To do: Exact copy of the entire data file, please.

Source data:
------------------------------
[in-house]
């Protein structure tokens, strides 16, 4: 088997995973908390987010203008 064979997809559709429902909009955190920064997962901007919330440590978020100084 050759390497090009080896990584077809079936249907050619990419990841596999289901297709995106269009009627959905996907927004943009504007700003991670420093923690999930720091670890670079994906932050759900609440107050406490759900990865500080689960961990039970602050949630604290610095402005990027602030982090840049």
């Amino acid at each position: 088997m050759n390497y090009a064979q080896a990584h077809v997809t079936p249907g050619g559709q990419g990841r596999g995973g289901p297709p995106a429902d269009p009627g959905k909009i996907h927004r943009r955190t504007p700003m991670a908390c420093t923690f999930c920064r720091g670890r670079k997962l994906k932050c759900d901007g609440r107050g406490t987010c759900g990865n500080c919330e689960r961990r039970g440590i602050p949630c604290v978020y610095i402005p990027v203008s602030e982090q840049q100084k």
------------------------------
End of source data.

[in-house]
């Protein structure tokens, strides 16, 4: 088997995973908390987010203008 064979997809559709429902909009955190920064997962901007919330440590978020100084 050759390497090009080896990584077809079936249907050619990419990841596999289901297709995106269009009627959905996907927004943009504007700003991670420093923690999930720091670890670079994906932050759900609440107050406490759900990865500080689960961990039970602050949630604290610095402005990027602030982090840049």
């Amino acid at each position: 088997m050759n390497y090009a064979q080896a990584h077809v997809t079936p249907g050619g559709q990419g990841r596999g995973g289901p297709p995106a429902d269009p009627g959905k909009i996907h927004r943009r955190t504007p700003m991670a908390c420093t923690f999930c920064r720091g670890r670079k997962l994906k932050c759900d901007g609440r107050g406490t987010c759900g990865n500080c919330e689960r961990r039970g440590i602050p949630c604290v978020y610095i402005p990027v203008s602030e982090q840049q100084k």